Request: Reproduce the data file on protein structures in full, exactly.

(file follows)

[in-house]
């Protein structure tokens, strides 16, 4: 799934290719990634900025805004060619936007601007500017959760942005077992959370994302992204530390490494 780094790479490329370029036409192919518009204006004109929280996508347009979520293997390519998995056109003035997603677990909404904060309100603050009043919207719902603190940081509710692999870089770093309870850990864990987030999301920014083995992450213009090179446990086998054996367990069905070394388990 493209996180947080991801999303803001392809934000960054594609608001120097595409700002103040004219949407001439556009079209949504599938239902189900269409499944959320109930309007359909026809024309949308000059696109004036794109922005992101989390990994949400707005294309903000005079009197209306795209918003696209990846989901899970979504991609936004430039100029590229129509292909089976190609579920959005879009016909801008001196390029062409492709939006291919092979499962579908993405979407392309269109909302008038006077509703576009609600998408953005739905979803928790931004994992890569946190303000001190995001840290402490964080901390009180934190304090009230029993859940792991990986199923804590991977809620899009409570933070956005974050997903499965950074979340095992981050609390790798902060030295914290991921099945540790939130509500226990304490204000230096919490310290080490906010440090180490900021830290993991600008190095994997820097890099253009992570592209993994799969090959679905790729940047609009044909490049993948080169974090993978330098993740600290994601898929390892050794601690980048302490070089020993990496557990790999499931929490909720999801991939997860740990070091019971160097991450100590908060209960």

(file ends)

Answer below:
[in-house]
């Protein structure tokens, strides 16, 4: 799934290719990634900025805004060619936007601007500017959760942005077992959370994302992204530390490494 780094790479490329370029036409192919518009204006004109929280996508347009979520293997390519998995056109003035997603677990909404904060309100603050009043919207719902603190940081509710692999870089770093309870850990864990987030999301920014083995992450213009090179446990086998054996367990069905070394388990 493209996180947080991801999303803001392809934000960054594609608001120097595409700002103040004219949407001439556009079209949504599938239902189900269409499944959320109930309007359909026809024309949308000059696109004036794109922005992101989390990994949400707005294309903000005079009197209306795209918003696209990846989901899970979504991609936004430039100029590229129509292909089976190609579920959005879009016909801008001196390029062409492709939006291919092979499962579908993405979407392309269109909302008038006077509703576009609600998408953005739905979803928790931004994992890569946190303000001190995001840290402490964080901390009180934190304090009230029993859940792991990986199923804590991977809620899009409570933070956005974050997903499965950074979340095992981050609390790798902060030295914290991921099945540790939130509500226990304490204000230096919490310290080490906010440090180490900021830290993991600008190095994997820097890099253009992570592209993994799969090959679905790729940047609009044909490049993948080169974090993978330098993740600290994601898929390892050794601690980048302490070089020993990496557990790999499931929490909720999801991939997860740990070091019971160097991450100590908060209960």